President Bush waded into the debate over evolution and “intelligent design” Monday, saying schools should teach both theories on the creation and complexity of life.
In a wide-ranging question-and-answer session with a small group of reporters, Bush essentially endorsed efforts by Christian conservatives to give intelligent design equal standing with the theory of evolution in the nation’s schools.
On other topics, Bush said he has no idea how Supreme Court nominee John G. Roberts would vote in a case challenging the legality of abortion because he never asked him about it. He also defended Baltimore Orioles first baseman Rafael Palmeiro, who was suspended Monday for using performance-enhancing steroids.
Bush declined to state his personal views on “intelligent design,” the belief that life forms are so complex that their creation can’t be explained by Darwinian evolutionary theory alone, but rather points to intentional creation, presumably divine.
The theory of evolution, first articulated by British naturalist Charles Darwin in 1859, is based on the idea that life organisms developed over time through random mutations and factors in nature that favored certain traits that helped species survive.
Scientists concede that evolution doesn’t answer every question about the creation of life, but most consider intelligent design an attempt to inject religion into science courses.
Bush compared the current debate to earlier disputes over “creationism,” a related view that adheres more closely to biblical explanations. As governor of Texas, Bush said students should be exposed to both creationism and evolution.
On Monday the president said he favors the same approach for intelligent design “so people can understand what the debate is about.”
Here’s what the debate is about, Mr. President. It’s about taking this country backwards scientifically, technologically, socially, and economically.
We ought to teach science and history in conjunction, so we can say, “Well, people used to believe this, and many people still do, but now science has shown us that….” There are so many subjects that need to be taught in this way. People don’t understand the history of ideas, where they come from, how they have changed. And they don’t know how to separate something they have heard or read from scientific proof and evidence.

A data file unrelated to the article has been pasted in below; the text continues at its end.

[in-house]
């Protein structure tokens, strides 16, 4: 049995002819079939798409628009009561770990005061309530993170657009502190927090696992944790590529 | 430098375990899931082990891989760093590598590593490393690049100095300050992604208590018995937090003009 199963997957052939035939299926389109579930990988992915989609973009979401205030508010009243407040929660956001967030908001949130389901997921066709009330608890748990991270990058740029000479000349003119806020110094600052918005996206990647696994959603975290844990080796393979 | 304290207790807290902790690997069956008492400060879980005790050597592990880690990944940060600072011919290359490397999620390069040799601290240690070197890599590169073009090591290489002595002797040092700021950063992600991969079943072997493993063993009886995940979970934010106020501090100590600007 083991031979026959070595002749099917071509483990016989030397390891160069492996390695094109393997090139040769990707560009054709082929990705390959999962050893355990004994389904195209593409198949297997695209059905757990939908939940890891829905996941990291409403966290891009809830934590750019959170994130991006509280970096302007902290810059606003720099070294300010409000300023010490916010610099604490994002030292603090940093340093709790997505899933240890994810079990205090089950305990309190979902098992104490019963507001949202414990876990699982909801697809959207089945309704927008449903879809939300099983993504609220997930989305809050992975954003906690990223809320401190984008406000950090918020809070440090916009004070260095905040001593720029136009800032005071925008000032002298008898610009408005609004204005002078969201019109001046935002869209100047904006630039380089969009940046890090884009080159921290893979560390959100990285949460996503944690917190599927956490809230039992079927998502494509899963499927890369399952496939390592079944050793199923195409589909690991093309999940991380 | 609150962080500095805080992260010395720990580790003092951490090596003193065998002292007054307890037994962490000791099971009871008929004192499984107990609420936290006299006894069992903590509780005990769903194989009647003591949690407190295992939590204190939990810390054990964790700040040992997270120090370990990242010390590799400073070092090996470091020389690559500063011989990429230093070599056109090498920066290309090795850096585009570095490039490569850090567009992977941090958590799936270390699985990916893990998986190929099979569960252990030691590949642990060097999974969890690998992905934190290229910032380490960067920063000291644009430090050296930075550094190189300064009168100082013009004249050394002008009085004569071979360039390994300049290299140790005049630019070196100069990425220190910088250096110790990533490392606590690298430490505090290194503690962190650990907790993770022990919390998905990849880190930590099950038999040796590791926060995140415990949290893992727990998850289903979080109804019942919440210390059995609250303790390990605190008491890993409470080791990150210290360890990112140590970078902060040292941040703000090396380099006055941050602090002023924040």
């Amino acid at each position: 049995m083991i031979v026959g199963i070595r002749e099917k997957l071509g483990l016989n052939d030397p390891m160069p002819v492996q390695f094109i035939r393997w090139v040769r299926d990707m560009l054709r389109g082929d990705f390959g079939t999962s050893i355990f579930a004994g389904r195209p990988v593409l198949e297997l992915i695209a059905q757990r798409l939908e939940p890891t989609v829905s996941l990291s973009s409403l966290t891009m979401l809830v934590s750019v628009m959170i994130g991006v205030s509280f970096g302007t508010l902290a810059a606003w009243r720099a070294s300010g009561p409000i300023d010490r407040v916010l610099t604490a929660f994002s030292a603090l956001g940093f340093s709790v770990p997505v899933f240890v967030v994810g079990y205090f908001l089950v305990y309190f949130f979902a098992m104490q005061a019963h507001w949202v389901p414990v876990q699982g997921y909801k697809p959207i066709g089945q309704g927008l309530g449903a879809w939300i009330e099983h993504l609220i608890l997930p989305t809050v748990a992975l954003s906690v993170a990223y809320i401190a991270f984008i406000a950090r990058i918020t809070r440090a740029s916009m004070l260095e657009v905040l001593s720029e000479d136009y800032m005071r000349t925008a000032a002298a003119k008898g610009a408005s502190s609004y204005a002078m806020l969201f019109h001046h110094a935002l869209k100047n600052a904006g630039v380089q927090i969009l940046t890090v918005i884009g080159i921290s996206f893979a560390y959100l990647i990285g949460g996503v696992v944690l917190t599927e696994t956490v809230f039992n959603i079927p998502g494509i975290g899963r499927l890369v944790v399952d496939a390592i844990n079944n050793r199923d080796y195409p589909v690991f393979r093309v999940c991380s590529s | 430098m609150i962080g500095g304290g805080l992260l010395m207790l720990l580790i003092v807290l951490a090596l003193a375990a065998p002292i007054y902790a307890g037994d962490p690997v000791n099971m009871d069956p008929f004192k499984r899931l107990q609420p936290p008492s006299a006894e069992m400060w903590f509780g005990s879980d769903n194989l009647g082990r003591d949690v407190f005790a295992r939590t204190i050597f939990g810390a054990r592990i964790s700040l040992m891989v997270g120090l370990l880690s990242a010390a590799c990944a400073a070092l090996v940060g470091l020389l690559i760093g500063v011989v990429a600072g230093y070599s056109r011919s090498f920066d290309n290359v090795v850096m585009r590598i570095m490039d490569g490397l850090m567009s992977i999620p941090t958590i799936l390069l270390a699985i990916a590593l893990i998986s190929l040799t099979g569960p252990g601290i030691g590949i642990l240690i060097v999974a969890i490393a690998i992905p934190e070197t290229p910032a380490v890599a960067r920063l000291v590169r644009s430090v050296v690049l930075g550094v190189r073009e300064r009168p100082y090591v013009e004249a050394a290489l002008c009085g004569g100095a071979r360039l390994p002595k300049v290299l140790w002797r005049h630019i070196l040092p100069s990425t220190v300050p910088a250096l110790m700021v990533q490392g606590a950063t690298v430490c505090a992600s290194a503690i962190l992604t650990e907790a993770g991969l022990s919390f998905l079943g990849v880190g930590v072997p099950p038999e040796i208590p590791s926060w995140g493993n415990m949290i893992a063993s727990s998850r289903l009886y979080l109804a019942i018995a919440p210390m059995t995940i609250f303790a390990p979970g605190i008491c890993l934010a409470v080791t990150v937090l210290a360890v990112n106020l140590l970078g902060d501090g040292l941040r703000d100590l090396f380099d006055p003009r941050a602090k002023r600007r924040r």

The things we need to teach in school are Critical Thinking Skills and How to Do Research. The facts taught and the subjects matter even less than those things. My son was 5 when he asked a cashier how a cash register works. When the cashier tried to tell him there were little fairies inside, he stomped his foot and declared, “That is a machine, it is not magical, and I want to know how it *works*!
Our real problems in this society are not who is in power or what people believe, but that there are so few people who really have the ability to think clearly and reason things out for themselves. And yes, this does go back to parenting and even to the nature of the individual, but everyone can be taught to clarify their thinking. Even 5 year olds.
Religion is emotional, and stems from the amygdala. It makes us feel good, eases our fears, and gives a sense of order to what can be a chaotic-seeming world. Those are all good things. But to take religion beyond that and try to make it into something it is not, and force it into fields where it has no business being, is as ridiculous as teaching a science class in church and expecting it to make everyone feel spiritual. It simply dumbs down our society.
We won’t survive economically if we can’t forge ahead in scientific fields. Our technology will fall behind, and that is what makes the crucial differences in power. All these attempts to hold us back scientifically and technically for the sake of religion, to make people into sheep following an ancient belief trussed up as some new theory, will backfire on us as we are bypassed by China and other countries who are busy training their scientists and engineers.
Sorry, the argument here is not about your personal belief about the universe, as one commenter seems to think. It is about what is taught as science – testable, provable ideas. Look at all the great science that has come from the idea of evolution, look around you for goodness sake at how we can change the very DNA of life itself, the medicines, the knowledge, and tell me honestly that you haven’t benefitted from science. If you still want to pursue this logic, give me the name of your church so I can come give a lecture on the Tao on alternate Sundays. After all, don’t people deserve to hear all sides of the spiritual story and choose for themselves? Now, if you can’t honestly agree that science is science and religion is religion, then GET LOST and don’t comment here, at least not without leaving a proper email address – spam pisses me off as much as idiotic people who don’t know what science is, K?